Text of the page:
Import a Module

When you import a module, all of the functions and variables that the module includes become available to use in the DataWeave body.

In the example below, the module MyModule is imported in the header. Thanks to that, the function myFunc (that is packaged in that module) can be called, which adds an underscore at the end of the string.

Example

         
      
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%dw 2.0
import modules::MyModule
output application/json
---
MyModule::myFunc("dataweave")
Output

         
      
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"dataweave_"

In this case, the module that’s being imported is stored in the path modules/MyModule.dwl and contains the following:

Example Module

         
      
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%dw 2.0
fun myfunc(name:String) = name ++ "_"

Import an Element from a Module

You can choose to import only a specific element from a module, like a single function. This also helps you avoid typing the module name each time you refer to the element.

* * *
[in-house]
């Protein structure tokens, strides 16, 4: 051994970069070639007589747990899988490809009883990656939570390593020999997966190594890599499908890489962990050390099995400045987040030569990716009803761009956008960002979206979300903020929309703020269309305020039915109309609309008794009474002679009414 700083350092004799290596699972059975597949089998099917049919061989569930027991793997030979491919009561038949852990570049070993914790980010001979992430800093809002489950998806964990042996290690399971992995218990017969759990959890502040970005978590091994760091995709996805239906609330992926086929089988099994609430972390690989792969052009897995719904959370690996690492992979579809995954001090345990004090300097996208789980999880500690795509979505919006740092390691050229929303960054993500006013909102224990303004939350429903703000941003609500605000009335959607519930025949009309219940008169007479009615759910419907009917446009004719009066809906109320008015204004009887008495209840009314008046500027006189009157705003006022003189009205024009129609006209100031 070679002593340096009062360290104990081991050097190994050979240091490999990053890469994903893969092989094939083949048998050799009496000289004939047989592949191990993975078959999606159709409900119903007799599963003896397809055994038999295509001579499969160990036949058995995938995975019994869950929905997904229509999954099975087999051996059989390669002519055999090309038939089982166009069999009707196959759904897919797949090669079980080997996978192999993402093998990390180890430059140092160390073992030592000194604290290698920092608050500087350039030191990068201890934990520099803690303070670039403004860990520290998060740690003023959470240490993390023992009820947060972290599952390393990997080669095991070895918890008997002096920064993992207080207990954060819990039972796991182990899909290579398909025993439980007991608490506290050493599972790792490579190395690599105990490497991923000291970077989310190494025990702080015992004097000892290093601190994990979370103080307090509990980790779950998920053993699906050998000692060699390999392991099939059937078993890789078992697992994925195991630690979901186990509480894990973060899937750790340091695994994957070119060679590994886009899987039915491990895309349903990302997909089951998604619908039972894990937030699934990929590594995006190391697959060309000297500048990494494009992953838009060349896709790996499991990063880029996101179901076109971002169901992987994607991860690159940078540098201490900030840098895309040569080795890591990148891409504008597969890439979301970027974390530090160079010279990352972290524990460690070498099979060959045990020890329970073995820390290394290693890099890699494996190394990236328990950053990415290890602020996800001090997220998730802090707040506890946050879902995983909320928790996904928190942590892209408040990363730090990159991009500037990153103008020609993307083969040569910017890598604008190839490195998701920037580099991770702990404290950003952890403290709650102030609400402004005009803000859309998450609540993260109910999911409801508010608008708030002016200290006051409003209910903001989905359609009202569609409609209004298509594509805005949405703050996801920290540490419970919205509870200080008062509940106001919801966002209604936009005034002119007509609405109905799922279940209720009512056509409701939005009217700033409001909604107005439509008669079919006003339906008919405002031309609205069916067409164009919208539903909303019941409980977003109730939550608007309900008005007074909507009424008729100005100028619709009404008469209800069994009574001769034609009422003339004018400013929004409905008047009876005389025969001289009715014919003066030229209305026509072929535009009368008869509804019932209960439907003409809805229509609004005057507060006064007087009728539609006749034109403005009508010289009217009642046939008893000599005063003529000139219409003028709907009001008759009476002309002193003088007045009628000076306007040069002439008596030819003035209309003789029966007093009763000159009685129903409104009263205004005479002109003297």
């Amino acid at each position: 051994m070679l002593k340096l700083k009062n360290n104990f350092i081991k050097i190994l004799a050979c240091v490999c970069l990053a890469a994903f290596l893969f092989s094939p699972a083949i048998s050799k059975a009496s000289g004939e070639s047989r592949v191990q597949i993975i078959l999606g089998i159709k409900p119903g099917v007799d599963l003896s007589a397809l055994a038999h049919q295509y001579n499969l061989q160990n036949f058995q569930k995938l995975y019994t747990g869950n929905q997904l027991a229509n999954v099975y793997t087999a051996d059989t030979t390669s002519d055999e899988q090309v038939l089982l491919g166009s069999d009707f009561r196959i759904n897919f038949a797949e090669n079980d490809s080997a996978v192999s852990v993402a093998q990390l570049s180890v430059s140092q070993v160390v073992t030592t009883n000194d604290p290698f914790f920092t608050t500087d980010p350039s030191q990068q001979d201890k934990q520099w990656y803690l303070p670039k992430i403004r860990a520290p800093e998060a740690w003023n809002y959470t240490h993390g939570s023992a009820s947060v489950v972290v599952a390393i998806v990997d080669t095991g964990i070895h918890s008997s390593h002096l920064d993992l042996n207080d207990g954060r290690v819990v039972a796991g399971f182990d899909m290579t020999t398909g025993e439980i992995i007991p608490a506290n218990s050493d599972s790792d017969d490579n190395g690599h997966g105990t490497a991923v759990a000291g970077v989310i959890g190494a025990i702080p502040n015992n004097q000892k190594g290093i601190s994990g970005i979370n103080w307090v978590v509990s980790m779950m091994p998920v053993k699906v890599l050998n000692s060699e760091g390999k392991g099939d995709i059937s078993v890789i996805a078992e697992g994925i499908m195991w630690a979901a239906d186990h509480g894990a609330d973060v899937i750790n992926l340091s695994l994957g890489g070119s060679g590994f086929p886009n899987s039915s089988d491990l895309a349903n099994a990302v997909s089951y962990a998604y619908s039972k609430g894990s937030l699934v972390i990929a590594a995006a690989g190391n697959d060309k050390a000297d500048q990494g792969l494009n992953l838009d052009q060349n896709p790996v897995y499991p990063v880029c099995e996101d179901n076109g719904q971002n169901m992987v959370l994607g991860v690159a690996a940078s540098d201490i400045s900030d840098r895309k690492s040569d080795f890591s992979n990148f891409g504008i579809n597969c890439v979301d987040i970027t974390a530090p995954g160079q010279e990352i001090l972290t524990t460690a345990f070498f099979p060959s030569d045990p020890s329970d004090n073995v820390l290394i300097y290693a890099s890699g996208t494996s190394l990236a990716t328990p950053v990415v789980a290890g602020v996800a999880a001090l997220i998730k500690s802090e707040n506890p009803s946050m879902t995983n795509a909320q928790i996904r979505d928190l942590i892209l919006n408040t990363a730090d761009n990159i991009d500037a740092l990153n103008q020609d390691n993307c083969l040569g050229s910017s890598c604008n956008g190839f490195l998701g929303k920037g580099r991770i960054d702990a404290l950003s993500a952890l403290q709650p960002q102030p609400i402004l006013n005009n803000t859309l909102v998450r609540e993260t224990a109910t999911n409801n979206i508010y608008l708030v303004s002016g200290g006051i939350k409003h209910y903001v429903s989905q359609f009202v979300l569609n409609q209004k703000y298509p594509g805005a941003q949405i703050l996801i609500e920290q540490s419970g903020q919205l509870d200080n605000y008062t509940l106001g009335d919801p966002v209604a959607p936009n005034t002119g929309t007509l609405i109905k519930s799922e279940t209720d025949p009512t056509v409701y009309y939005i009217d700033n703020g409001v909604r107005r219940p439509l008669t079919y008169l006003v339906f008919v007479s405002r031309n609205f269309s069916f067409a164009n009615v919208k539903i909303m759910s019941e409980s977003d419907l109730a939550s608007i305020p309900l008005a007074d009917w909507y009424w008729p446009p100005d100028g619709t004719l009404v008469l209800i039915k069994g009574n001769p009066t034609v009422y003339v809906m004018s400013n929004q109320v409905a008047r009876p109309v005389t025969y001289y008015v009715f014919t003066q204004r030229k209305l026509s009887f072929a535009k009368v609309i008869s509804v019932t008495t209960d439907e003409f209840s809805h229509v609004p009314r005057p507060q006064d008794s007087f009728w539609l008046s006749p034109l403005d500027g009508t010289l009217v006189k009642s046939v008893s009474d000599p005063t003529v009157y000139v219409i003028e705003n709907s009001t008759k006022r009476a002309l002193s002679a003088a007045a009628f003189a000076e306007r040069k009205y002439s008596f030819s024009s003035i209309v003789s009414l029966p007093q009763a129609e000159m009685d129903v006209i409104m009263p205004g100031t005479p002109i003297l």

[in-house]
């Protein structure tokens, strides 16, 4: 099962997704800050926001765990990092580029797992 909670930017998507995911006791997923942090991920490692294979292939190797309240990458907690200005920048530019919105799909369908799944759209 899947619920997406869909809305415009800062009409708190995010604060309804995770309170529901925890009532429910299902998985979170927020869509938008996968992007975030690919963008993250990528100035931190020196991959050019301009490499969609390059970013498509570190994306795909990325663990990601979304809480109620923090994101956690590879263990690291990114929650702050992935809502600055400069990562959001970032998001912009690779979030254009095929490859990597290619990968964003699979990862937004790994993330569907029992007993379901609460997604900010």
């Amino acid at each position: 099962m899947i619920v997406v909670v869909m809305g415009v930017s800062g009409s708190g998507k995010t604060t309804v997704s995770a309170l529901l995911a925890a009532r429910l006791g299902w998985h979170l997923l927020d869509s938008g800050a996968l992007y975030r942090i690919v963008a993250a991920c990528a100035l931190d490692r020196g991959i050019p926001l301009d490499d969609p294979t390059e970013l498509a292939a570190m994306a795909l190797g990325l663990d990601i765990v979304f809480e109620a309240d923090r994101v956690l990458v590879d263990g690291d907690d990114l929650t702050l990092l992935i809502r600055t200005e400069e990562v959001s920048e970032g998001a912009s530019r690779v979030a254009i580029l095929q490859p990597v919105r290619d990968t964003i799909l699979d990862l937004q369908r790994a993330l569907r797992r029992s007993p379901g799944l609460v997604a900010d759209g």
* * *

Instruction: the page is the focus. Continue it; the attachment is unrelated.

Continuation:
Example

         
      
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%dw 2.0
import myFunc from modules::MyModule
output application/json
---
myFunc("dataweave") ++ "name"
Output

         
      
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"dataweave_name"

In this case, the module that’s being imported is stored in the path modules/MyModule.dwl and contains the following:

Example Module

         
      
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%dw 2.0
fun myfunc(name:String) = name ++ "_"

You can also invoke an element directly in the DataWeave body, without needing to import it in the header:

Example

         
      
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%dw 2.0
output application/json
---
modules::MyModule::myFunc("dataweave") ++ "name"

Import All Elements from a Module